Is it disrespectful to send missionaries to evangelize non-Christian peoples, like certain indigenous tribes, when faced with the human needs of these populations?
The most essential mission of the Church is summed up in proclaiming and transmitting the Gospel – that is, “the power of God for the salvation of everyone who believes” (Romans 1:16) – but also in being an instrument of the presence of Jesus in the world, first through the humanitarian work of addressing cultural values through the integration of Christianity, while still always respecting the freedom of others.
First, it is necessary to make some distinctions so as not to cause confusion. Missionaries are missionaries inasmuch as they carry the Gospel where it is not known, in obedience to the command of Christ (Mark 16:16 and Matthew 28:19). Upon entering into contact with new people by way of evangelization, the Church is aware that not all that is found in every cultural model is positive, especially for the human person. Thus, there is work to be done prior to the proclamation of the Gospel in addressing the human needs of that culture. Nevertheless, such works of charity are themselves inspired by the values of the Gospel.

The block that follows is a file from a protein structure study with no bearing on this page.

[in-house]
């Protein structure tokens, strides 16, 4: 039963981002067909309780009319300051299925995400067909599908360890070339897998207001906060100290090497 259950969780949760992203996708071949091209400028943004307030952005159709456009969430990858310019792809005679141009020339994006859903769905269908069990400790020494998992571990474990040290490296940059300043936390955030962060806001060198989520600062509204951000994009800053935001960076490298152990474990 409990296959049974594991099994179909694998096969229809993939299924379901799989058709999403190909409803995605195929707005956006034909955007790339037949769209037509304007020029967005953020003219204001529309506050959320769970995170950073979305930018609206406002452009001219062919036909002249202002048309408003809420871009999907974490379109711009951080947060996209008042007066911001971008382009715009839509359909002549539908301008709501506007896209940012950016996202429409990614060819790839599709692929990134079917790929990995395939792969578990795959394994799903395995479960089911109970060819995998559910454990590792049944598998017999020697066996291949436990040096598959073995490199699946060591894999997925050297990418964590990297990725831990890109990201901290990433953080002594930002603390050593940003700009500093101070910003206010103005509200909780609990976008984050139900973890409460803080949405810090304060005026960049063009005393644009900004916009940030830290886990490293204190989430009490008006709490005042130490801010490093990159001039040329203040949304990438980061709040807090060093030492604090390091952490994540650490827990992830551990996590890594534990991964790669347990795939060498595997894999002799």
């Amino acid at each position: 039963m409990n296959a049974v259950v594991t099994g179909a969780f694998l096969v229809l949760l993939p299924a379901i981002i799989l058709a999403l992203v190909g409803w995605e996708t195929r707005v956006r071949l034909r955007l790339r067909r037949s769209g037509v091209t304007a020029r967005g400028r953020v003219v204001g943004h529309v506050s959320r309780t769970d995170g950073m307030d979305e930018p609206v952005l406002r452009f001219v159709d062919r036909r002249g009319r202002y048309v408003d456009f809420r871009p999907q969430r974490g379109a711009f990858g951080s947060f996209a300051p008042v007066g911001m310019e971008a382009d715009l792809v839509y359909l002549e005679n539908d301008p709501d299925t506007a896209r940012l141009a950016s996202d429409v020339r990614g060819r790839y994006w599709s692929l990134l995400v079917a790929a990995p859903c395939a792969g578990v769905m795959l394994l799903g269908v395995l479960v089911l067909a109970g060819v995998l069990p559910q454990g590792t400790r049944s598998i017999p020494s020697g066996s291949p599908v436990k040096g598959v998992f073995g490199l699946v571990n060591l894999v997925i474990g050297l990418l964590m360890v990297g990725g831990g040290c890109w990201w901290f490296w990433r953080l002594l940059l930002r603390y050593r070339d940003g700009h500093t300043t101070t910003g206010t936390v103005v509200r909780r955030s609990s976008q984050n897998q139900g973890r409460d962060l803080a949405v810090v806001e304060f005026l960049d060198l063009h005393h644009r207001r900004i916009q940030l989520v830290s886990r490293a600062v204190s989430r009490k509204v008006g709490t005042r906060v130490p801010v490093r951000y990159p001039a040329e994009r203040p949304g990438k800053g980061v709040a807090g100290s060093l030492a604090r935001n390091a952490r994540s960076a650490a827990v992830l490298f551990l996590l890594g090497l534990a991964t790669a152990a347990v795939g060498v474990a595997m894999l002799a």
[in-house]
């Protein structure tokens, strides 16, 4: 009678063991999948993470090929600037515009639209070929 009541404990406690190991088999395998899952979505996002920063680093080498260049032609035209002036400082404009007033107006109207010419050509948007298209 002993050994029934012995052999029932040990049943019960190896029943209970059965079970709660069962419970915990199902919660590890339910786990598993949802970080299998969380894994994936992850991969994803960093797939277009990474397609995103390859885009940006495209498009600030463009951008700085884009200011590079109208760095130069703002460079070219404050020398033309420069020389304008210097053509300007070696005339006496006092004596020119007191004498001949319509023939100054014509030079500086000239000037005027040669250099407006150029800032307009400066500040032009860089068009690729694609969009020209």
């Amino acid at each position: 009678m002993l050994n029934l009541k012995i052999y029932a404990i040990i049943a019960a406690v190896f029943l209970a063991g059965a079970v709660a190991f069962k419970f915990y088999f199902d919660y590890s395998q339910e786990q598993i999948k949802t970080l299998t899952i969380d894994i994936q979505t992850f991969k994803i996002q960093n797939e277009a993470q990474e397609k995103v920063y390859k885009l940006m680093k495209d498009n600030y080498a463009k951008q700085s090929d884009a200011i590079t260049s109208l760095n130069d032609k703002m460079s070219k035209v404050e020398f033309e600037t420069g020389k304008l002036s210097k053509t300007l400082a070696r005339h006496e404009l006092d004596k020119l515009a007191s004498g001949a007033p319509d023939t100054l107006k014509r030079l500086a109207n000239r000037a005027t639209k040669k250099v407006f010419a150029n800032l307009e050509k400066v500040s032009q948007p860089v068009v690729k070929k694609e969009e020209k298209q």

Here’s an example: there is a place where a Christian community has settled missionaries who have worked to help ensure that the people they encountered would reach a standard of living truly adequate to their human dignity. The fight against poverty, the critique of social systems (such as castes in India), the condemnation of polygamy and of slavery are all aspects of this effort on the part of Christians to correspond to the human needs of the society, and is independent of whether or not some of those people then become Christians.
Thus, it is not really a lack of respect for these populations to introduce and inculcate into their culture stimuli that are capable of inspiring a new way of acting; it is only the first phase of a Christian action of leavening, in which one finds the proclamation of the Gospel as the culmination of a journey. Certainly, the critique of particular social models (specifically, of certain practices within non-Christian cultures) can lead to tension, but these are beneficial tensions. Though in the past, efforts to evangelize may not have been carried out in the best possible manner, these experiences are part of the history of a maturing process of the missionary method, whose ultimate goal is the salvation of souls for the glory of God and for love of mankind.